The 13th International Coral Reef Symposium – Bridging Science To Policy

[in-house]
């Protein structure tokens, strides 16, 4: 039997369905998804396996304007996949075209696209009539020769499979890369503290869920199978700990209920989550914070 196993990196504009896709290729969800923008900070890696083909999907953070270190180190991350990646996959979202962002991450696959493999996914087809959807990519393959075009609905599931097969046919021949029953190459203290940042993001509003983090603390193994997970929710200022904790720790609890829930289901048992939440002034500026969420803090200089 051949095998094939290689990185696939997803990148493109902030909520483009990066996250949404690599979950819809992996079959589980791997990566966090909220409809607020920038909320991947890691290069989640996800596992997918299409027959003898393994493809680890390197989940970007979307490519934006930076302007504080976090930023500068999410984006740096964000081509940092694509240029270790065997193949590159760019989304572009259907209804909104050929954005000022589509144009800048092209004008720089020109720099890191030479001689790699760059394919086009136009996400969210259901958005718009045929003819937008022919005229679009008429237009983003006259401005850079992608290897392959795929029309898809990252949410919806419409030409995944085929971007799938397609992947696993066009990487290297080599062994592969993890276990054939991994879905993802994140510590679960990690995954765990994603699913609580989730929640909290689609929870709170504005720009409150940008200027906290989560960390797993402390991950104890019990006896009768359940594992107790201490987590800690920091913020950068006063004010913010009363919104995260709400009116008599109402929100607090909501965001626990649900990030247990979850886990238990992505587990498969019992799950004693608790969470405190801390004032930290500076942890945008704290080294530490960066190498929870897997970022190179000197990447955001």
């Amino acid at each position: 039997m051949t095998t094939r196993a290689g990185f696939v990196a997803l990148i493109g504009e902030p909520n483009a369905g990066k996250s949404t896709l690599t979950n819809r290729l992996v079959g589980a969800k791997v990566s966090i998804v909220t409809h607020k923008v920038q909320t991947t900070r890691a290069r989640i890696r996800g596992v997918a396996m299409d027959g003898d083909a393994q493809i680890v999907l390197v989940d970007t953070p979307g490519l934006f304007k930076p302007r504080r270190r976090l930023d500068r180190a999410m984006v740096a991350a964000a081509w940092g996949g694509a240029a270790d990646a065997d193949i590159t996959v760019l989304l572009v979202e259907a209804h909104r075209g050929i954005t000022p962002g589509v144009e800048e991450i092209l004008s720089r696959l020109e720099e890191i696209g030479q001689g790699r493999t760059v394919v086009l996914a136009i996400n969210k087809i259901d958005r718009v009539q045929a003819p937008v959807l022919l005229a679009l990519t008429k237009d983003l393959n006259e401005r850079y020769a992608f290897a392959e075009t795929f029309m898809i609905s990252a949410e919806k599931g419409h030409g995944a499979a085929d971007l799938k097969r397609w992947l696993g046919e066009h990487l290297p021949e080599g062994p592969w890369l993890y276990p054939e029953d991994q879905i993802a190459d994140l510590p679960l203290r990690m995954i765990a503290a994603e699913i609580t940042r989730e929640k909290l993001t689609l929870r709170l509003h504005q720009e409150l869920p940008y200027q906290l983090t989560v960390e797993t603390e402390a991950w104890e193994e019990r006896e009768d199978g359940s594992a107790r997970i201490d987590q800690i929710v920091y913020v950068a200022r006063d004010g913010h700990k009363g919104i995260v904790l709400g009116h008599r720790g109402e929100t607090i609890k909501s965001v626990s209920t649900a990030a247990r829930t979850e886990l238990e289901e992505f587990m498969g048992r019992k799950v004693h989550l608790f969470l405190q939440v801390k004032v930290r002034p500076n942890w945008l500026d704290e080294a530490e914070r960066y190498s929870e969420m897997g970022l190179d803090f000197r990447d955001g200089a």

The International Coral Reef Symposium (ICRS) is the primary international meeting for researchers who are focused on coral reef science and management. In fact, as a conference it has a similar ecosystem focus to the International Seagrass Biology Workshop (ISBW) that we will be hosting in Wales this coming October. The Symposium, held in Hawai’i last week brought together over 2,500 coral reef scientists, policy makers and managers from around 100 different nations in a forum to present the latest research findings, case histories and management activities, and to discuss the application of scientific knowledge to achieving coral reef sustainability. Coral reefs are one of our planets most bountiful ecosystems and they provide essential ecological, economic and cultural services to the people of tropical and subtropical islands and coastal communities worldwide. Coral reefs can be are a huge source of income to adjacent coastal communities through eco-tourist activities. Latest estimates suggest coral reefs provide close to US$30 billion each year in goods and services, so not only are do they support enormous biodiversity they are also of immense value to humankind. However, whilst scientific knowledge about coral reefs has increased exponentially over the past few decades, the state of reefs globally has declined during this period. Globally coral reef ecosystems are being degraded. Multiple stressors from the global actors of climate change, ocean acidification and overfishing to localized habitat destruction (above) are all contributing to habitat loss. To address this disconnect, the theme of the 13th ICRS was “Bridging Science to Policy”, with specific goals focusing on: Improving trust and communications among scientists, policy makers, managers and stakeholders. Developing strong partnerships between political leaders and the scientific community. Guiding efforts and strategies for effective allocation of limited financial, human and institutional resources to halt and reverse coral reef decline locally and globally. Developing a framework for quantitatively evaluating the effectiveness of coral reef protection and recovery activities and initiatives by applying the best available science. The ICRS is of course devoted to the best reef science available, with the purpose of sharing scientific findings with government agencies, resource management, and non-government organizations throughout the world. Such conferences are immensely important because they provide the international science community with a platform to: Increase global knowledge and interest in coral reefs, including sustainable use and conservation strategies; Showcase successful science, conservation and management efforts; Develop collaborations and partnerships to increase international capacity to address coral reef issues; and Increase global awareness of reef degradation and possible solutions by extensive promotion in the media. It is exactly through increasing global awareness and the developing of collaborations and partnerships that we as a global community are likely to address global challenges, and it is for this reason that so many scientists are being encouraged to take the Oceans Online. To conserve the world’s oceans we must go beyond just the production of science, but to also use it to inform policy and management, and ultimately to catalyze change. This change will only happen if we can reach out to all stakeholders, and work together with a common purpose, for many this means stepping up to the challenge of becoming public advocates for our natural environment. Many marine scientists are taking the #OceansOnline! Increasing global awareness of reef degradation whilst promoting possible solutions and #OceanOptimism. There are already many scientists who have taken this message to heart and produce a wonderful array of online media through which to inspire and engage. For example a fantastic summary of the ICRS 2016 conference can be found here and outstanding leadership from all the signatories of the conference (the 2,500 scientists at the ICRS) imploring Australia to protect the Great Barrier Reef here. So for all those involved in LIVE TWEETING from ICRS2016 – thank you! All that remains is to share and promote the ‘distilled down’ “Take-Home Messages” from the conference that are pertinent for us all to share in and acknowledge. These are: Reefs are threatened, not doomed Climate change, pollution and overfishing are the 3 drivers that ALL have to be addressed Local, pro-active interventions can help to build resilience of reefs to climate change, but reefs cannot be climate-proofed Prevention is better than cure, but recovery is possible Scientists can help by spreading the message that reefs can still be saved if we actually try harder! So let us also get to work! #TeamSeagrass